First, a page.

Saturday, December 31, 2005


Happy New Year

Have a nice holiday. I hope your new year is better than ever. Please be careful and safe. Cause really, I haven't got the readers to spare.

Chronicles Of Narnia Review

So I said in my King Kong review that I'd explain my predisposition against this movie. In the fall, I got the big book with all of the Narnia novels in one hefty tome. The stories themselves are ok. I certainly didn't feel like I had wasted my time reading them. I'll probably read them again sometime. But they all seemed really short. Sure The Lion, The Witch, And The Wardrobe had a lot going on, but many of the others didn't seem like they could support a full movie. If this first film is successful, well, it's not like waiting for the next Harry Potter book to come out; they're already done. I suppose my fear was that they'll try to squeeze movies out of these other novels that can't support full movies, and the crap that gets added will ruin the stories.

That said, LWW runs over two hours, and it was actually good. Certainly better than Kong. Almost everyone is head over heels for Kong, so I'm awfully lonely over here. I asked a Kong lover to explain to me what makes Kong so great, because I just wasn't getting it. I couldn't suspend disbelief long enough to accept and care about the characters. The answer was two words long: your loss.

I can accept that. No one is required to like everything. I'll admit that I was hoping for a bit more about what he liked about the movie, rather than his thoughts on me not liking it, but people like different things, and it isn't necessarily necessary to be able to articulate it. I did like LWW, and I'll try to tell you why. Keep in mind that in both cases (Kong and LWW) I knew the story ahead of time.

The film opens during the blitz in London, which is the excuse for sending the kids off to live in a country mansion. From oldest to youngest, the siblings are Peter, Susan, Edmund, and Lucy, and while the older three seem to be about a year apart, Lucy seems about three or four years younger than Edmund, maybe eight or nine.

Peter and Susan play the "mom and dad" of the group, Lucy is the cute kid, and Edmund is the jerk of the bunch. Edmund comes off like that one friend that's in your group that no one likes too much. That's not exactly it though. He seems very put upon. He strikes back in petty ways, such as when he mocks Lucy's claim to have found a world beyond the wardrobe. Peter and Susan often act sick of him. I'd really love to see more about how he ended up in that position. He's the outsider, the outcast, the one you have in mind when you say you can choose your friends, but you can't choose your family. Another way to put it: he's got a lot of potential. And he needs it, because when he follows Lucy into Narnia on her second trip, he bumps into the White Queen, who has kept Narnia in one hundred years of winter, and is easy prey for a few soft words and kindness.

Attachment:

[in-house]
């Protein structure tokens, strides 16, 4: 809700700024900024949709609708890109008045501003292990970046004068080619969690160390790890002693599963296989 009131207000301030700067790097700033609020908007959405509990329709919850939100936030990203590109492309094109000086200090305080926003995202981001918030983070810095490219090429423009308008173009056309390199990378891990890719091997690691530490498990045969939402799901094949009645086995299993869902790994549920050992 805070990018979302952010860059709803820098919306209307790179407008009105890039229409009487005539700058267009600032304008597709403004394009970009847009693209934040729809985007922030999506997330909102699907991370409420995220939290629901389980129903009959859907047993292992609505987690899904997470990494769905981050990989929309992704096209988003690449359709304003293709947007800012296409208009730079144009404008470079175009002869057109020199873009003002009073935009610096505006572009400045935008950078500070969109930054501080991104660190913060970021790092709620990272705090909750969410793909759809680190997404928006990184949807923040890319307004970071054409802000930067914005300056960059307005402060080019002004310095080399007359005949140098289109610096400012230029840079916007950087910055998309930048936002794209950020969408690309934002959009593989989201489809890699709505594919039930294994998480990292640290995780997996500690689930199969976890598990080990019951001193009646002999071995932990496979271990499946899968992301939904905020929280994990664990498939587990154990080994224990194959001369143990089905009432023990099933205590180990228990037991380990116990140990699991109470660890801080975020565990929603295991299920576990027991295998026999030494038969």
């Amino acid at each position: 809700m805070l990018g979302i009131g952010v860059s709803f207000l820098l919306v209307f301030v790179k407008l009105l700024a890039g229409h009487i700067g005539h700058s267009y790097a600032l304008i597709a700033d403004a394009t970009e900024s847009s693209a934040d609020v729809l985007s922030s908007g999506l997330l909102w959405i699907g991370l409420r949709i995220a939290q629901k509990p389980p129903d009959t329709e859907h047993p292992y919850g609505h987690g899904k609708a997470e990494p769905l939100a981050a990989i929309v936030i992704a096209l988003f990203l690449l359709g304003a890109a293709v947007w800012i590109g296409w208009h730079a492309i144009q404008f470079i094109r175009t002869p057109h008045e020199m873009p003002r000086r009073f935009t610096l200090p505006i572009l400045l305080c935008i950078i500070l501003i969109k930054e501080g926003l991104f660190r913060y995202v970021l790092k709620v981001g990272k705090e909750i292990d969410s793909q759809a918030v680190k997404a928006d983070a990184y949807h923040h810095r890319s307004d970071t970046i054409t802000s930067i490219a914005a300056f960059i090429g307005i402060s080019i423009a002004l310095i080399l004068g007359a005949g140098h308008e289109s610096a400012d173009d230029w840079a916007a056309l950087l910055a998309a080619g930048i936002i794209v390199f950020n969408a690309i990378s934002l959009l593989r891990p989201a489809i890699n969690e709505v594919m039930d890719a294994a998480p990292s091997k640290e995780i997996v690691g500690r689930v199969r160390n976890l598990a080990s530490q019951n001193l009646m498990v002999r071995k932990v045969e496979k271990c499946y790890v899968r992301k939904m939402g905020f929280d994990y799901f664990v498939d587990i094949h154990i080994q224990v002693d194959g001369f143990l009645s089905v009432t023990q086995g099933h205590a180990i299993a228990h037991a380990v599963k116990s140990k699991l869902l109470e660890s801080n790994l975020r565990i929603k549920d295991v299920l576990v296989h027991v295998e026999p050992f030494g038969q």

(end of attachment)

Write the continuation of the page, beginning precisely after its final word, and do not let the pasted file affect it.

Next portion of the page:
Soon enough, all four children get to Narnia, with Peter, Susan and Lucy befriending the talking animals and Edmund sneaking off to the White Queen, realizing too late who and what she really is. Fortunately, Aslan the lion has returned, and the stage is set for a battle to free Narnia from the icy grip of the evil queen.

The story does have Christian overtones, but it doesn't preach at you. Aslan is a Christ figure, but he doesn't give a lot of sermons. He comes across more like a father figure, one who will go the last mile for his children.

The kids are all well played. Edmund and Lucy are particularly well done, Edmund for the reasons noted above, and Lucy for communicating that childlike innocence the others are too old for. Susan shows some growth as well. She starts off with some rough edges, coming across as a little harsh, but the more she accepts the situation she is in, the world she is in, the more those edges soften into a pleasant young woman. Peter has the least amount of change; he's pretty much the same guy from beginning to end. I really need to single out Tilda Swinton's portrayal of the White Queen. There's a moment, and I hope you'll know it when you see it, when she strikes a blow at Aslan. And even though she has an ultimate advantage over him at this point, and even though I knew what would happen, I still almost wondered if she would be won over by his majesty. As if she was thinking that victory was in her grasp, but she was afraid to take it. It's a subtle moment, that brief recognition in her facial expression of what she is about to do, but it speaks volumes.

The Lion, The Witch, And The Wardrobe is an entertaining, exciting movie that's not only safe for your kids to see, but actually worthy of them. It's worthy of you too. Go see it.

Thursday, December 29, 2005


Whatever Happened To . . .

. . . Andrew Josh Koenig. If you're into computers, you might be thinking of Andrew Koenig. Kind of an interesting guy in his own right. And he looks like a computer type guy, too. Check him out if you don't believe me.